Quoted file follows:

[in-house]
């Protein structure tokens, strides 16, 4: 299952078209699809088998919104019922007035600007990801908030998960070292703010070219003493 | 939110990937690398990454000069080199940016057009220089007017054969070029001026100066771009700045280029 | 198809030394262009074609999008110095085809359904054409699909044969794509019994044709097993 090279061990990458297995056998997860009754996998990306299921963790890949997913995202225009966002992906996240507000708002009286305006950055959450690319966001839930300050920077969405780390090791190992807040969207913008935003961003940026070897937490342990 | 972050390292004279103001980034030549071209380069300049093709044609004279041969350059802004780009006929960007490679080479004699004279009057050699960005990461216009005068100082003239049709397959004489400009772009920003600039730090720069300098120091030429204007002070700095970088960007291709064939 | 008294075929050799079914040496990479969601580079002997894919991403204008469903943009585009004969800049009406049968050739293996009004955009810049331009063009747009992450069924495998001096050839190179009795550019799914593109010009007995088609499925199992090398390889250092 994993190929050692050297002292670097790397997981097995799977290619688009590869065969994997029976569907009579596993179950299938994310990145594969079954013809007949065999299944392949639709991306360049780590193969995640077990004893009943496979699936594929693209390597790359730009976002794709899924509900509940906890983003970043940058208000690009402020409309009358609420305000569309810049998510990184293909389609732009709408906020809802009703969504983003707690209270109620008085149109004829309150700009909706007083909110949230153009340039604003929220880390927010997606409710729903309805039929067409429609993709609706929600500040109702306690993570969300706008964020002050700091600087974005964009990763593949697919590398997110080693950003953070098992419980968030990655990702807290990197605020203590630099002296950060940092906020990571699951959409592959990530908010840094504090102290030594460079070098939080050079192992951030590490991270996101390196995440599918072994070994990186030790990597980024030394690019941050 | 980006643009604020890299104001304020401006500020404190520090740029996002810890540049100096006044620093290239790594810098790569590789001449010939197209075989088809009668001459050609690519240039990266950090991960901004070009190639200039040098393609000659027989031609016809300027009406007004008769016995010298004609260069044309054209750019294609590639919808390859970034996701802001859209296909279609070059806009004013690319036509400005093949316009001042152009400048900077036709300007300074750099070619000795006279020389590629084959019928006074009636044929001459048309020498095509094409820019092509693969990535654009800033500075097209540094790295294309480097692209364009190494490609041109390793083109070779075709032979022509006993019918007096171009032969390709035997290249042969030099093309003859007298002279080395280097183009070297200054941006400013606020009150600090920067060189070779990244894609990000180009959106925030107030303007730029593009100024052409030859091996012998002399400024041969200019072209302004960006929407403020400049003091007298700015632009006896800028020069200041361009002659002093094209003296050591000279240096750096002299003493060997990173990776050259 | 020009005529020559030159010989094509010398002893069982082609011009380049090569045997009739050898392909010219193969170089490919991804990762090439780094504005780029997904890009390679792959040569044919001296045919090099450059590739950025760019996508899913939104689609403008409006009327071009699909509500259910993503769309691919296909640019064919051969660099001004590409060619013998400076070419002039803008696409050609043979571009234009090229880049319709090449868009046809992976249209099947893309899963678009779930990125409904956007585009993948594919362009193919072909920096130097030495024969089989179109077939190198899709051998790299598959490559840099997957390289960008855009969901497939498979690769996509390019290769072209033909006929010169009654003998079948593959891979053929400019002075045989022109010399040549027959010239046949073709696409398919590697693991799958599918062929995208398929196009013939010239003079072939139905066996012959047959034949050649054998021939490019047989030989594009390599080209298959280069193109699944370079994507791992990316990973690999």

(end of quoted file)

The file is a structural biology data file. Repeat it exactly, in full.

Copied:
[in-house]
């Protein structure tokens, strides 16, 4: 299952078209699809088998919104019922007035600007990801908030998960070292703010070219003493 | 939110990937690398990454000069080199940016057009220089007017054969070029001026100066771009700045280029 | 198809030394262009074609999008110095085809359904054409699909044969794509019994044709097993 090279061990990458297995056998997860009754996998990306299921963790890949997913995202225009966002992906996240507000708002009286305006950055959450690319966001839930300050920077969405780390090791190992807040969207913008935003961003940026070897937490342990 | 972050390292004279103001980034030549071209380069300049093709044609004279041969350059802004780009006929960007490679080479004699004279009057050699960005990461216009005068100082003239049709397959004489400009772009920003600039730090720069300098120091030429204007002070700095970088960007291709064939 | 008294075929050799079914040496990479969601580079002997894919991403204008469903943009585009004969800049009406049968050739293996009004955009810049331009063009747009992450069924495998001096050839190179009795550019799914593109010009007995088609499925199992090398390889250092 994993190929050692050297002292670097790397997981097995799977290619688009590869065969994997029976569907009579596993179950299938994310990145594969079954013809007949065999299944392949639709991306360049780590193969995640077990004893009943496979699936594929693209390597790359730009976002794709899924509900509940906890983003970043940058208000690009402020409309009358609420305000569309810049998510990184293909389609732009709408906020809802009703969504983003707690209270109620008085149109004829309150700009909706007083909110949230153009340039604003929220880390927010997606409710729903309805039929067409429609993709609706929600500040109702306690993570969300706008964020002050700091600087974005964009990763593949697919590398997110080693950003953070098992419980968030990655990702807290990197605020203590630099002296950060940092906020990571699951959409592959990530908010840094504090102290030594460079070098939080050079192992951030590490991270996101390196995440599918072994070994990186030790990597980024030394690019941050 | 980006643009604020890299104001304020401006500020404190520090740029996002810890540049100096006044620093290239790594810098790569590789001449010939197209075989088809009668001459050609690519240039990266950090991960901004070009190639200039040098393609000659027989031609016809300027009406007004008769016995010298004609260069044309054209750019294609590639919808390859970034996701802001859209296909279609070059806009004013690319036509400005093949316009001042152009400048900077036709300007300074750099070619000795006279020389590629084959019928006074009636044929001459048309020498095509094409820019092509693969990535654009800033500075097209540094790295294309480097692209364009190494490609041109390793083109070779075709032979022509006993019918007096171009032969390709035997290249042969030099093309003859007298002279080395280097183009070297200054941006400013606020009150600090920067060189070779990244894609990000180009959106925030107030303007730029593009100024052409030859091996012998002399400024041969200019072209302004960006929407403020400049003091007298700015632009006896800028020069200041361009002659002093094209003296050591000279240096750096002299003493060997990173990776050259 | 020009005529020559030159010989094509010398002893069982082609011009380049090569045997009739050898392909010219193969170089490919991804990762090439780094504005780029997904890009390679792959040569044919001296045919090099450059590739950025760019996508899913939104689609403008409006009327071009699909509500259910993503769309691919296909640019064919051969660099001004590409060619013998400076070419002039803008696409050609043979571009234009090229880049319709090449868009046809992976249209099947893309899963678009779930990125409904956007585009993948594919362009193919072909920096130097030495024969089989179109077939190198899709051998790299598959490559840099997957390289960008855009969901497939498979690769996509390019290769072209033909006929010169009654003998079948593959891979053929400019002075045989022109010399040549027959010239046949073709696409398919590697693991799958599918062929995208398929196009013939010239003079072939139905066996012959047959034949050649054998021939490019047989030989594009390599080209298959280069193109699944370079994507791992990316990973690999």